Remember the old children’s nursery rhyme, “Jack be nimble, Jack be quick, Jack jump over the candlestick?” That may indeed be the formula necessary for helping non-profit health systems to remain viable in 2017 and beyond.
Unlike its for-profit counterparts, non-profit systems can ill afford trying experimental programs and technologies that have not been properly vetted. Non-profits have traditionally relied on their role to provide needed healthcare to those who cannot afford it or to cover a gap (or niche) in care within a geographical or demographical domain. In 2017, these providers would do well to assess how they can deliver more services using smaller footprints and with more locations to take care of primary needs.
Nonprofits will need to have the capability of moving in and out of present delivery situations as such needs present themselves. As workforces shift and population bases migrate, these healthcare systems will require the ability to adapt quicker than their for-profit counterparts from location to location and from service to service.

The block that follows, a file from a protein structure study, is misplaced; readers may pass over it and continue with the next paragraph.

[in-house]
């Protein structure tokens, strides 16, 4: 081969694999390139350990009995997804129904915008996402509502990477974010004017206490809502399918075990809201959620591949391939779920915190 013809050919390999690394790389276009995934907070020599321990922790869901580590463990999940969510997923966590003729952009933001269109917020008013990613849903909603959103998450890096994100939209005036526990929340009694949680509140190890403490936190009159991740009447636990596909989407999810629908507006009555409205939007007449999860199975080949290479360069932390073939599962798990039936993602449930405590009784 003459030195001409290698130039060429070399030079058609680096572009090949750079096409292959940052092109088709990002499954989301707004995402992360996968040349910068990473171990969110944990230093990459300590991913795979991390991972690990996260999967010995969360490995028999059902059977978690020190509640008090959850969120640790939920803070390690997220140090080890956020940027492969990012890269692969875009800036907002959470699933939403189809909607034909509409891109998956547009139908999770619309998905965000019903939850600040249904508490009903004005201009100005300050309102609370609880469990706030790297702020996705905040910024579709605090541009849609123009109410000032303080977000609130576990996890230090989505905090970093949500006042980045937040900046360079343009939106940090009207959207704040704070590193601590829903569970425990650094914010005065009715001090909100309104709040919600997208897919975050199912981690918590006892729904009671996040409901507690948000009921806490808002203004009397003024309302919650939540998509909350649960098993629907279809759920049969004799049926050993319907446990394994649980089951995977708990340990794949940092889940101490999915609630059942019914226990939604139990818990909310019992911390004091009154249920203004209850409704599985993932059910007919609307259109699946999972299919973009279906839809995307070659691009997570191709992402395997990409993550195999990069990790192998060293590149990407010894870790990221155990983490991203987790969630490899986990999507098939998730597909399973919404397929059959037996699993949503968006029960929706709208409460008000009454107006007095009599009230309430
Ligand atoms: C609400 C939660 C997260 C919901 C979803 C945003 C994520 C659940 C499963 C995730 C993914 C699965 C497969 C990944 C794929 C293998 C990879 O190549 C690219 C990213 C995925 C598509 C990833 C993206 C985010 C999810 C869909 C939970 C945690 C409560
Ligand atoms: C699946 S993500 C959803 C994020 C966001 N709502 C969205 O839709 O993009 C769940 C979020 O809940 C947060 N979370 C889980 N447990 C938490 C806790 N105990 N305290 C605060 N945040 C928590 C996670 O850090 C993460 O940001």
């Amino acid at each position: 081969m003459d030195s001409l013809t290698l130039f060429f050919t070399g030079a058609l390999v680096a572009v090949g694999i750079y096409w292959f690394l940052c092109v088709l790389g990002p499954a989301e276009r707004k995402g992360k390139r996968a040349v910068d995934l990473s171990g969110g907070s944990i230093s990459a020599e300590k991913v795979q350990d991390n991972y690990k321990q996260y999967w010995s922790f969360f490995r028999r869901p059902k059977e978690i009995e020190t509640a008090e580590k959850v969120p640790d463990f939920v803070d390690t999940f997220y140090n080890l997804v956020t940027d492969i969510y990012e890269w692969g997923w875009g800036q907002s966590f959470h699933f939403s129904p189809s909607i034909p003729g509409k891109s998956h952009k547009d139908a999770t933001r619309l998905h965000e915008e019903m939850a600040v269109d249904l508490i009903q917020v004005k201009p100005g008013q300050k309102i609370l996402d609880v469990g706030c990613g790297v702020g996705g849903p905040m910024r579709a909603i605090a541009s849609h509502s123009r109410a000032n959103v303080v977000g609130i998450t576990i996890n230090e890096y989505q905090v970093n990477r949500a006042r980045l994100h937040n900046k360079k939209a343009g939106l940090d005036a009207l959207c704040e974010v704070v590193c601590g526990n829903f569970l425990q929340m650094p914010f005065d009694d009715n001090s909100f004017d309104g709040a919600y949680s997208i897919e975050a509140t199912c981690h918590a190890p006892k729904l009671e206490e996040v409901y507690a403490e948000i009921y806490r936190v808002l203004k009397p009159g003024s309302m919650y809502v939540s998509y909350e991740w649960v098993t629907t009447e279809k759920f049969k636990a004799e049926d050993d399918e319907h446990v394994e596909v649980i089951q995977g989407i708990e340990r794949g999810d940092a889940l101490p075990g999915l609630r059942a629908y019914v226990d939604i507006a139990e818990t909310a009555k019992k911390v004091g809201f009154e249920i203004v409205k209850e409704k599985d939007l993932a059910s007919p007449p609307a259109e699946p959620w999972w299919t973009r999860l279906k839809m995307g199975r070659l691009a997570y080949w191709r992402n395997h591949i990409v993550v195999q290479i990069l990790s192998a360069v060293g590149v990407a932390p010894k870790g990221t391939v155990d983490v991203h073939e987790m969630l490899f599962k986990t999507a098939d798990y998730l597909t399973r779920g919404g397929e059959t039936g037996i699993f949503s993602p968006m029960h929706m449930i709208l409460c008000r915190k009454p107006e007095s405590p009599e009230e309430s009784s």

Don’t Get Torched
Healthcare delivery is going through another transitional time with an about face in governmental structure. Nonprofit health systems cannot afford to parlay huge expenditures for prototypical products and services with the hope that such investments will produce the needed dividends for further growth. Grant and endowment funding may end up being torched if the guess is wrong.
The real “profitable” investments will be found more in service proliferation than in experimental technologies. Exceptions to this train of thought would include St. Judes Hospital and Mayo Clinic. Smaller organizations with less root structure will endure with leaner business models that provide more bang for their buck.